Jan van Eyck: Tymotheos (Leal Souvenir). 1432. National Gallery, London
It is perhaps no accident that Jan van Eyck’s earliest surviving portrait carries a date (10th October 1432), for temporality constitutes an important aspect of this work in other ways too. Traces of the passage of time — in the form of cracks, chipped-off or broken pieces of stone and «sgraffito»-like scratchmarks — are visible on a relatively broad, trompe-l’oeil parapet which serves as a repoussoir and suggests a frame, pushing the sitter back — though not very far — from the picture-plane. Even hard, apparently permanent materials do not last — what hope then for the human counterfeited here! An inscription, not unlike an epitaph, and yet evidently referring to a living person, is chiselled on the parapet: LEAL SOUVENIR, «loyal remembrance». The words anticipate that rapid process of change which the sitter, portrayed here on a certain day, will soon experience in his own life. The portrait resembles a record of something which is subject to continual change, and which the painter, or sitter, wishes to commit to memory, or preserve. It is as though images had magical powers, as if appearances could replace reality, or, indeed, be a substitute for life altogether. Yet all that remains is the apparently authentic reproduction of a physical sensation on the retina, in other words, the transmission of optical signs, of perceptions of light, via colour and paint.
It is not clear what kind of document the man is holding in his hand. If the sitter was a musician, the scroll may be a piece of music. One theory suggests the paper is the plan for a sculpture.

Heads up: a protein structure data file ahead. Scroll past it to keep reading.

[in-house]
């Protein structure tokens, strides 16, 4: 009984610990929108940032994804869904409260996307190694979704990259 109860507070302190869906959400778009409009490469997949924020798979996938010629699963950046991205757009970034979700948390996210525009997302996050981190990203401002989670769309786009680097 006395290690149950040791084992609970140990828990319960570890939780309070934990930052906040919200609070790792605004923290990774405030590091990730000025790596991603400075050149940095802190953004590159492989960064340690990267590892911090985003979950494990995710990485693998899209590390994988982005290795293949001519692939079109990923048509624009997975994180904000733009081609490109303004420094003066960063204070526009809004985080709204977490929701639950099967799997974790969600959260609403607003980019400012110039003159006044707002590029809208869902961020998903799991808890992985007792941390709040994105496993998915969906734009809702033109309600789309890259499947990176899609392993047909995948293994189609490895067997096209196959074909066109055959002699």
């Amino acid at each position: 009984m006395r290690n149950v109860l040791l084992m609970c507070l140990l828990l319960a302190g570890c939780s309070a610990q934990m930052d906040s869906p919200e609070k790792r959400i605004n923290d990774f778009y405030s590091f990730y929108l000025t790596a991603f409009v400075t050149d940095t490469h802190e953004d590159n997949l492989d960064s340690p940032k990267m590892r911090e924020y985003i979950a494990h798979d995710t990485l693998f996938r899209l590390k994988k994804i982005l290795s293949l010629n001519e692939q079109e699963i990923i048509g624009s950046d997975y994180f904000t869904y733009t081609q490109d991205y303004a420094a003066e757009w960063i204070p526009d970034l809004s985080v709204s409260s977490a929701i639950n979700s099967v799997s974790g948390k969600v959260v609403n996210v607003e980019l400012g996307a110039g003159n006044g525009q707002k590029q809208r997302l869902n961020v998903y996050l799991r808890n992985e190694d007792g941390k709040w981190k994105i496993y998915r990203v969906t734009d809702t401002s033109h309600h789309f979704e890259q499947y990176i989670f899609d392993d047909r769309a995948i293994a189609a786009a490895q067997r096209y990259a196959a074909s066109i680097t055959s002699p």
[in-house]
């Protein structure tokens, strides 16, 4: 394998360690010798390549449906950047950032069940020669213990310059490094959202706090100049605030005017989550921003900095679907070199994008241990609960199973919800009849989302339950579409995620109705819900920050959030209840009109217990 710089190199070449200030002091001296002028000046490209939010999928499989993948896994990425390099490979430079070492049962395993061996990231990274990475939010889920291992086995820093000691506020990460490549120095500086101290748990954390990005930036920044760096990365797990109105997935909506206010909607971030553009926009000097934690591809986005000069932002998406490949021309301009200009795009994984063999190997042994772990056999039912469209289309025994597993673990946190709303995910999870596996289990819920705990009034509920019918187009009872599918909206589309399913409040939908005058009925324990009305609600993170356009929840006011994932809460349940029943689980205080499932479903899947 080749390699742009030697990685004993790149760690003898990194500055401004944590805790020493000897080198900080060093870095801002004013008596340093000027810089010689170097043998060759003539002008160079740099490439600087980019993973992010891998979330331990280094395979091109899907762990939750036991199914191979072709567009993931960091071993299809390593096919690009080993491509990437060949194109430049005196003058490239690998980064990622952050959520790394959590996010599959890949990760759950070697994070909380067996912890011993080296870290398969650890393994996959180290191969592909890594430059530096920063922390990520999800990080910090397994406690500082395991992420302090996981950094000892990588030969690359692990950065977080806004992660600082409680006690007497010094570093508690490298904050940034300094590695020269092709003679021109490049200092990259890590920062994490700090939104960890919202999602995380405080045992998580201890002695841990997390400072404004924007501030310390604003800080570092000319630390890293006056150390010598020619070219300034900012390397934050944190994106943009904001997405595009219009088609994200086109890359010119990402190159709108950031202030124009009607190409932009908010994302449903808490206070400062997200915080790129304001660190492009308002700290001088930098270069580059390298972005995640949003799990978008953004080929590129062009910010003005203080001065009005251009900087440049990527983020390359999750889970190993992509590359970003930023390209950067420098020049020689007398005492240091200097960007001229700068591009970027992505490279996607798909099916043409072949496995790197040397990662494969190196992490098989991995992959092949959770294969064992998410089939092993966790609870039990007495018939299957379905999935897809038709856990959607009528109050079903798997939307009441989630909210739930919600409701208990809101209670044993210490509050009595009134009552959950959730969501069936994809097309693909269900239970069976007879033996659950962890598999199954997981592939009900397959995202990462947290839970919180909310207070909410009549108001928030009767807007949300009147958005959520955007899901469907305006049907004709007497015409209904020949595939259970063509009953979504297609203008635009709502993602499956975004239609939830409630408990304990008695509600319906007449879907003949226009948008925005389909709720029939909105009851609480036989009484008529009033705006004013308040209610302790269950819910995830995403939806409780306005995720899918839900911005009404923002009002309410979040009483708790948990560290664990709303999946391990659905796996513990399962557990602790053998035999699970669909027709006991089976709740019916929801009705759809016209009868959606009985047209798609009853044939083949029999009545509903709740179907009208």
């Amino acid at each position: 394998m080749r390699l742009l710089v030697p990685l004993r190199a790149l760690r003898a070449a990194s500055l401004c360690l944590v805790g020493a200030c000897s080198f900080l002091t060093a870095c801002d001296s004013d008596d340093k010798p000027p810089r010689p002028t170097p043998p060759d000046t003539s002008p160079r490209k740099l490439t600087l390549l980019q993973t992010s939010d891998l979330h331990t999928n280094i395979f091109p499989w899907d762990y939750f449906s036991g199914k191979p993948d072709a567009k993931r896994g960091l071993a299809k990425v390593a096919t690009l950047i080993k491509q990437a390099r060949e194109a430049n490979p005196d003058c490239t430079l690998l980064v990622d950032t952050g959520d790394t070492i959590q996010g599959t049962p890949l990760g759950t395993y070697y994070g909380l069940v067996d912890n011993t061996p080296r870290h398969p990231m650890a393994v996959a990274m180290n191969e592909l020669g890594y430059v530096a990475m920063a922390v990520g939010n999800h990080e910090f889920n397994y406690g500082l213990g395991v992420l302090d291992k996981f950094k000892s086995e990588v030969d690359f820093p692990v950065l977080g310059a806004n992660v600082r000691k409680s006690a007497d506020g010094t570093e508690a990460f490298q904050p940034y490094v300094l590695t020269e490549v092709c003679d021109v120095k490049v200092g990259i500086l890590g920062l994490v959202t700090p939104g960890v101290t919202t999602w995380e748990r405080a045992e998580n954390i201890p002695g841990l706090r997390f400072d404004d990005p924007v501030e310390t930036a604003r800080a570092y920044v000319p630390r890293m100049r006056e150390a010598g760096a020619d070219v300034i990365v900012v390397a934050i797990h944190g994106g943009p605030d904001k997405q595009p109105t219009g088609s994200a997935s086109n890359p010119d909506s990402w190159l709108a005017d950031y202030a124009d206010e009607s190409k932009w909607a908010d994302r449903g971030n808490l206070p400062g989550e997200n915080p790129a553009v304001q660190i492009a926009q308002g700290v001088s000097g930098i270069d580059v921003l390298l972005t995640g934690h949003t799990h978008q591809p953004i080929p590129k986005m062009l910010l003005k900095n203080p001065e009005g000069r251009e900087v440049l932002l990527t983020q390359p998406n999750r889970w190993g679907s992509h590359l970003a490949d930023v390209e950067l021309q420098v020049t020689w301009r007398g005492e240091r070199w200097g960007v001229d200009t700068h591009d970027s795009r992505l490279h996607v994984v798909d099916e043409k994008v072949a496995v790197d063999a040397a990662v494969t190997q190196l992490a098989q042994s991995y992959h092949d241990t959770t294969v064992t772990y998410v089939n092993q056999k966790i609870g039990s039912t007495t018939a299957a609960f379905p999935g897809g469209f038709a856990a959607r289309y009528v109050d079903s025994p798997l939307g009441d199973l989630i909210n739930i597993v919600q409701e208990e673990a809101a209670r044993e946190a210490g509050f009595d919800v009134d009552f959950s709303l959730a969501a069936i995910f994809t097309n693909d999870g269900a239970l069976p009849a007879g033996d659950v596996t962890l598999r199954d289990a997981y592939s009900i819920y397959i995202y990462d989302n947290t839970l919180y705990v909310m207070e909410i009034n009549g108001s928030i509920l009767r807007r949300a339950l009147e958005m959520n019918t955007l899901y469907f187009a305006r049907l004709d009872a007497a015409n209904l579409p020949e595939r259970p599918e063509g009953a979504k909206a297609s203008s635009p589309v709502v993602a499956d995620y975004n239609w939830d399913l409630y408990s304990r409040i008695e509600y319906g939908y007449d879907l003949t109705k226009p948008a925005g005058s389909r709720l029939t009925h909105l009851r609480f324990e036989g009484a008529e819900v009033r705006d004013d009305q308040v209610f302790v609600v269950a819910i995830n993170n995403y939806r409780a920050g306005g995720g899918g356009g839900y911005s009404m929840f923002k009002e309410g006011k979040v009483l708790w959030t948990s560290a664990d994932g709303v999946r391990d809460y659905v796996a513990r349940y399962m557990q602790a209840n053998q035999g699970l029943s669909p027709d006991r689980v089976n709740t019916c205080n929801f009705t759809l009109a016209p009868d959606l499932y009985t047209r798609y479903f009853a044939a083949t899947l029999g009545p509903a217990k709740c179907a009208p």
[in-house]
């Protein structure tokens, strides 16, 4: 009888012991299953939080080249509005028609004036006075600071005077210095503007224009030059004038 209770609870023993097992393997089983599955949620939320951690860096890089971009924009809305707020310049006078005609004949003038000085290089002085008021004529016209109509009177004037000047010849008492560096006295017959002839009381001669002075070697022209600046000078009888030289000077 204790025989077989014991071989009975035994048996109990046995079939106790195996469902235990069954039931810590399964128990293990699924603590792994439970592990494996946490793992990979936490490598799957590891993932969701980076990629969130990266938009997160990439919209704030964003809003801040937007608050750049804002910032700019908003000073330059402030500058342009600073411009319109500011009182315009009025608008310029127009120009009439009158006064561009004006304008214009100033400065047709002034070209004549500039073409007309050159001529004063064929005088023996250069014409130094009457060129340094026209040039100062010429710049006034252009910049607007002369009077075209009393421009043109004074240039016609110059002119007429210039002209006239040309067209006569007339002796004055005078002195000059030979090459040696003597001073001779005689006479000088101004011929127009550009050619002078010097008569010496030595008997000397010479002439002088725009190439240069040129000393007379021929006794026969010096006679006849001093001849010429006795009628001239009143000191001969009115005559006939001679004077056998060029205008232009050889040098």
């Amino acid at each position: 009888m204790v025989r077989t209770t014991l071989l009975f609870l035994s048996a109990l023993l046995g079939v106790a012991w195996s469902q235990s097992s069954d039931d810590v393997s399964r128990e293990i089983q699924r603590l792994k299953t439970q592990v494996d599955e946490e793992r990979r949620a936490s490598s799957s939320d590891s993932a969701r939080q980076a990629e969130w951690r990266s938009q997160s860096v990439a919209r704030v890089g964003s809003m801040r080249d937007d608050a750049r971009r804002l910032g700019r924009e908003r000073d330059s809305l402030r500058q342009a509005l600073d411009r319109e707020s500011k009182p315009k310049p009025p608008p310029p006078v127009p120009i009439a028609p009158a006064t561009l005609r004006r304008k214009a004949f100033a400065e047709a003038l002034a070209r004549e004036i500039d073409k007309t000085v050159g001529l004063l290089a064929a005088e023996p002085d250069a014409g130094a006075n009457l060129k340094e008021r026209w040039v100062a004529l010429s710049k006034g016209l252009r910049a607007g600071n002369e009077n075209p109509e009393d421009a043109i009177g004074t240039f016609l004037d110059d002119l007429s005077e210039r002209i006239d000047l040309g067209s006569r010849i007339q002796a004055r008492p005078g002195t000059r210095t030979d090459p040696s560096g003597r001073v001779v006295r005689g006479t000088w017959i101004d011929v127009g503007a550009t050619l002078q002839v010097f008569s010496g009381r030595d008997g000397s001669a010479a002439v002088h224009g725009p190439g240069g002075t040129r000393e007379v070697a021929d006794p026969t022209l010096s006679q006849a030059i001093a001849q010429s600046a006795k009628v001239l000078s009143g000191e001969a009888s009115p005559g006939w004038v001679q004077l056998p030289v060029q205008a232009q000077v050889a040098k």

The portrait is a three-quarters view of a man of about — according to Erwin Panof sky — thirty years, turned slightly to the left before an homogenously dark background. He sports a fashionable green head-dress from which a scarf hangs down onto his right shoulder. He is also wearing a red coat with a thin fur collar. His left arm is folded behind the parapet, his left hand obscured by his right, which is holding a scroll of paper.
The identity of the sitter has been the subject of considerable speculation. It would seem logical to expect the strange name which someone appears to have lettered onto the stone in Greek — TYMПOEOC (Tymotheos) — to provide a clue. In fact, the name did not occur in the Netherlands before the Reformation, a discovery which led Panofsky to see it as a scholarly humanist metonym whose purpose was to link the sitter with an eminent figure in Classical antiquity. As far as Panofsky was concerned, there was only one outstanding person of that name it could have been: Tymotheos of Milet, who revolutionized Greek music during the age of Euripides and Plato. It followed that van Eyck’s sitter could only have been a musician, one equally renowned for his innovative contribution to the art. What was more, there had indeed been a radical upheaval in early fifteenth-century music, centred in Burgundy and known as «ars nova». Its leading exponents were the courtly composers Guillaume Dufay and Gilles Binchois. Since Dufay was known to have been abroad when the portrait was painted, the sitter — according to Panofsky — can only have been Binchois.
Wendy Wood’s more recent, alternative explanation is based on a similar argument. Rather than the musician mentioned above, Wood traces the antique Tymotheos to a sculptor celebrated for his bas-reliefs. Seeking an analogous sculptor at the Burgundian court, she identifies «Tvmotheos» as Gilles de Blachere.